Assess Community and Population

Population health assessments look at whole populations and groups within that whole. Collaborating partners look at indicators of health status, health equity, and factors and environments that influence health, often referred to as the social determinants of health.  

Below are some recommended steps to help ensure your assessment provides quality information.

  • Engage communities and partners
    • Maximize opportunities created by the way health care, public health, and community partners are working together in new ways to improve health outcomes and lower costs.
    • Engage diverse organizations and individuals at the assessment stage, and keep them engaged throughout the process.

Tools to help with community engagement are included in the Resources section below.

  • Gather and analyze data, including
    • Quantitative data - information that can be measured in numbers and may indicate prevalence and trends. This type of data lends credibility to your assessment.
    • Qualitative data - information that is non-numeric. It can help with understanding the “why and how” of a population’s health status. Qualitative data can be gathered from surveys, focus groups, key informant interviews, environmental scans, and asset mapping.

The Resources section offers sources of quantitative data and tools for gathering qualitative data.

  • Review research, including scientific literature, related to health issues that surface
  • Identify community strengths and resources that can help address identified problems

Data and tools are included in the Resources at the end of this webpage, including the Washington State Health Assessment and an evidence based Guide to Effective Focus Groups.

Health Equity and the Social Determinants of Health

Attention to health equity and the social determinants of health makes for a stronger plan. 

What is health equity and why is it important to population health?

Health equity means equal access to health (not just health care) for all members of our population. Partners will need to be alert to the unique strengths and vulnerabilities of specific populations within a patient panel or geographic region.

The Guide offers data and resources on health equity concerns specific to several priority health issues. In addition, the resources below offer guidance on applying a health equity lens to population health:

Department of Health’s website provides health equity definitions, literature and a Tool for Policy Planning.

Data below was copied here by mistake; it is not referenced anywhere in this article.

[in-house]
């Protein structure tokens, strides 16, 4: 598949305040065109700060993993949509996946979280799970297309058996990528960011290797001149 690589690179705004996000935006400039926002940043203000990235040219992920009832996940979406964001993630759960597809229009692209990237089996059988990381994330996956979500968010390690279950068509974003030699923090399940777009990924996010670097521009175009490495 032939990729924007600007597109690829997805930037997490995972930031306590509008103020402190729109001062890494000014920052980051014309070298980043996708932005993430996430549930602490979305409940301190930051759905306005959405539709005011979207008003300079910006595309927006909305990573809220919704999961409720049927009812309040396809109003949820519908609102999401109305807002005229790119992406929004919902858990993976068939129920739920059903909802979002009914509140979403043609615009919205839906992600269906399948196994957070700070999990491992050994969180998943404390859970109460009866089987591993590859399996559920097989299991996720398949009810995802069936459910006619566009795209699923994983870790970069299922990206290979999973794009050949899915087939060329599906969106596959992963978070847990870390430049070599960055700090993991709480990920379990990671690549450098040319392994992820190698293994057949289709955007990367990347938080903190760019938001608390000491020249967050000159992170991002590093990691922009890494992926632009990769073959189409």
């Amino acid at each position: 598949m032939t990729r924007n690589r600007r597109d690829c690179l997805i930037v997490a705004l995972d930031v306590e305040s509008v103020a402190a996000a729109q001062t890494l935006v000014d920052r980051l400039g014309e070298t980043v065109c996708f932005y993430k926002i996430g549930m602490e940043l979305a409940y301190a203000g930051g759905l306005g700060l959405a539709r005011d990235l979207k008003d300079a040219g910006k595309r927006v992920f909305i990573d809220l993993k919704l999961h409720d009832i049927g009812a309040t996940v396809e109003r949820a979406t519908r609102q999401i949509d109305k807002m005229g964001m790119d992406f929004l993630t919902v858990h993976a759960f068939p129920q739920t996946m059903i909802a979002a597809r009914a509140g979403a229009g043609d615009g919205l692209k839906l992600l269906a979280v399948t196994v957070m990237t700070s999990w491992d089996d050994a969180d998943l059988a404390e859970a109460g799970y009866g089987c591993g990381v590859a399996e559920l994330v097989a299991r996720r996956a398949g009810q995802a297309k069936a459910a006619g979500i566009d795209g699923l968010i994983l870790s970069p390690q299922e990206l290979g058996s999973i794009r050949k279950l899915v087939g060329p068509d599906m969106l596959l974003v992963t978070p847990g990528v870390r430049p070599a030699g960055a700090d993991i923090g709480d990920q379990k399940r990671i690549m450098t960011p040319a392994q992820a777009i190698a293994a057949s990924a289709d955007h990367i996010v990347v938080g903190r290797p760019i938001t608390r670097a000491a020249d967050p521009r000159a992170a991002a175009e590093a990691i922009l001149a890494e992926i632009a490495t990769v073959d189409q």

Washington Health Alliance 2016 Disparities in Care Report offers information on disparities in care among minority populations in Washington State.

American Indian Health Commission (AIHC). A unique aspect to working with tribal partners is the sovereignty of American Indian and Alaska Native (AIAN) nations, and operating within the government-to-government relationship. Other important considerations include the overlap of tribal boundaries with health system regions, and the needs of the urban Indian population as Assess the Health of the Population contrasted with those living on reservations. New AIHC resource: Tribal Services Profile, providing geographic and demographic details along with information about health care and community services.

Foundation for Healthier Generations provides information on some of the nuances of health equity, including how it intersects with social determinants of health such as housing and employment.

The Centers for Disease Control and Prevention offers health equity resources about chronic disease prevention and health promotion. The site includes links to health equity information on specific physical and behavioral health issues.

Addressing social determinants of health

According to Healthy People 2020, social determinants of health are conditions in which people live their lives that impact health and quality of life. These conditions are both physical and social.

How clean is the air? How safe are the streets? Do people have access to adequate housing and employment? These are all factors in population health and are important to consider when conducting an assessment. For example, if your community is focusing on a prevalence of obesity and diabetes, are you also tracking access to healthy food and physical activity?

The Washington State Health Assessment includes a section about  Social and Economic Determinants of Health, and social determinants data is included in data gathered by the Washington Tracking Network.